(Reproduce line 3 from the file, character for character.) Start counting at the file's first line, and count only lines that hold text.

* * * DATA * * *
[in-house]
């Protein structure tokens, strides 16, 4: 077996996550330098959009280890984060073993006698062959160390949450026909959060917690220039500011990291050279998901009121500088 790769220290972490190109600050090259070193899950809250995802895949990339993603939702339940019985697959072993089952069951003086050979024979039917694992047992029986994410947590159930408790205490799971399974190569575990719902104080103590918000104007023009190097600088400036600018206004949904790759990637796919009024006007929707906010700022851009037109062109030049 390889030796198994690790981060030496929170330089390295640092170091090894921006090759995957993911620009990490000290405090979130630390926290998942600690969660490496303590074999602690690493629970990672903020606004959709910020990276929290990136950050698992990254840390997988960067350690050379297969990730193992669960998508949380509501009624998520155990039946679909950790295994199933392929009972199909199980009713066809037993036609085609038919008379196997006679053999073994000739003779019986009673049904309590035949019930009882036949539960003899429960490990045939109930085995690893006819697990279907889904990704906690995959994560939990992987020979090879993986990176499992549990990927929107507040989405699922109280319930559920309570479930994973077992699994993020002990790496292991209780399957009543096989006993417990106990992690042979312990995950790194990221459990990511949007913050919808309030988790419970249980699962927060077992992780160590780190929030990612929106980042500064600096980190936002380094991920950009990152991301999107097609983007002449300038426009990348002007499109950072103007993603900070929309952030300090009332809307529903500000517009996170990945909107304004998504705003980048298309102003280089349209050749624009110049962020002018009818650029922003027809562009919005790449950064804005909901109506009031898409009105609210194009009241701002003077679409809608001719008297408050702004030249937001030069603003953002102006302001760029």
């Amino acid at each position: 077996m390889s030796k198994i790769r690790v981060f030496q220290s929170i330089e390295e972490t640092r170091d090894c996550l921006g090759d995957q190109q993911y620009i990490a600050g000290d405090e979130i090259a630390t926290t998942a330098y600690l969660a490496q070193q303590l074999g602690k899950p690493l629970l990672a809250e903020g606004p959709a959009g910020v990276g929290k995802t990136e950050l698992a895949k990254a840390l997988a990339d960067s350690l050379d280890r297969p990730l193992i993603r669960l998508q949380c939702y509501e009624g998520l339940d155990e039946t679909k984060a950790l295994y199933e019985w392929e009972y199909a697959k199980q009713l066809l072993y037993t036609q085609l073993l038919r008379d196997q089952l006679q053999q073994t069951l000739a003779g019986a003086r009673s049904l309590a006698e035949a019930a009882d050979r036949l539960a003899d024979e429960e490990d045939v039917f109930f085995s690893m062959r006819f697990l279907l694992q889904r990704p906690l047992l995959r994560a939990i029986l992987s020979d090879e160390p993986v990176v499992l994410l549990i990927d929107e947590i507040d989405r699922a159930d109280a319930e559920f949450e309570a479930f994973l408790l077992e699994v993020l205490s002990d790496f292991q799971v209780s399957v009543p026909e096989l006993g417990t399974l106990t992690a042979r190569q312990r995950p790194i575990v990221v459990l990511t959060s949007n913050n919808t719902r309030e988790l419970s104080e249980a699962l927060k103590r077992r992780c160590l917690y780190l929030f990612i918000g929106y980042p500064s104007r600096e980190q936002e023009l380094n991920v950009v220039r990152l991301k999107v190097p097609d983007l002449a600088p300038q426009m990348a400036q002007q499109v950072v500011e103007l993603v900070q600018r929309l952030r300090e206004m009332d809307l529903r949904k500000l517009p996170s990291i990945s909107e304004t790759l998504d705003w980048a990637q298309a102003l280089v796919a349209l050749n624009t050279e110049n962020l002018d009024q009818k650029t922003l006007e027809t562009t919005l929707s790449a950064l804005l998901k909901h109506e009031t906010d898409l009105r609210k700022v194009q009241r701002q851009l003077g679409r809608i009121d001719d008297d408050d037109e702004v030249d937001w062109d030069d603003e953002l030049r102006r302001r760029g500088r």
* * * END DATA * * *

């Amino acid at each position: 077996m390889s030796k198994i790769r690790v981060f030496q220290s929170i330089e390295e972490t640092r170091d090894c996550l921006g090759d995957q190109q993911y620009i990490a600050g000290d405090e979130i090259a630390t926290t998942a330098y600690l969660a490496q070193q303590l074999g602690k899950p690493l629970l990672a809250e903020g606004p959709a959009g910020v990276g929290k995802t990136e950050l698992a895949k990254a840390l997988a990339d960067s350690l050379d280890r297969p990730l193992i993603r669960l998508q949380c939702y509501e009624g998520l339940d155990e039946t679909k984060a950790l295994y199933e019985w392929e009972y199909a697959k199980q009713l066809l072993y037993t036609q085609l073993l038919r008379d196997q089952l006679q053999q073994t069951l000739a003779g019986a003086r009673s049904l309590a006698e035949a019930a009882d050979r036949l539960a003899d024979e429960e490990d045939v039917f109930f085995s690893m062959r006819f697990l279907l694992q889904r990704p906690l047992l995959r994560a939990i029986l992987s020979d090879e160390p993986v990176v499992l994410l549990i990927d929107e947590i507040d989405r699922a159930d109280a319930e559920f949450e309570a479930f994973l408790l077992e699994v993020l205490s002990d790496f292991q799971v209780s399957v009543p026909e096989l006993g417990t399974l106990t992690a042979r190569q312990r995950p790194i575990v990221v459990l990511t959060s949007n913050n919808t719902r309030e988790l419970s104080e249980a699962l927060k103590r077992r992780c160590l917690y780190l929030f990612i918000g929106y980042p500064s104007r600096e980190q936002e023009l380094n991920v950009v220039r990152l991301k999107v190097p097609d983007l002449a600088p300038q426009m990348a400036q002007q499109v950072v500011e103007l993603v900070q600018r929309l952030r300090e206004m009332d809307l529903r949904k500000l517009p996170s990291i990945s909107e304004t790759l998504d705003w980048a990637q298309a102003l280089v796919a349209l050749n624009t050279e110049n962020l002018d009024q009818k650029t922003l006007e027809t562009t919005l929707s790449a950064l804005l998901k909901h109506e009031t906010d898409l009105r609210k700022v194009q009241r701002q851009l003077g679409r809608i009121d001719d008297d408050d037109e702004v030249d937001w062109d030069d603003e953002l030049r102006r302001r760029g500088r």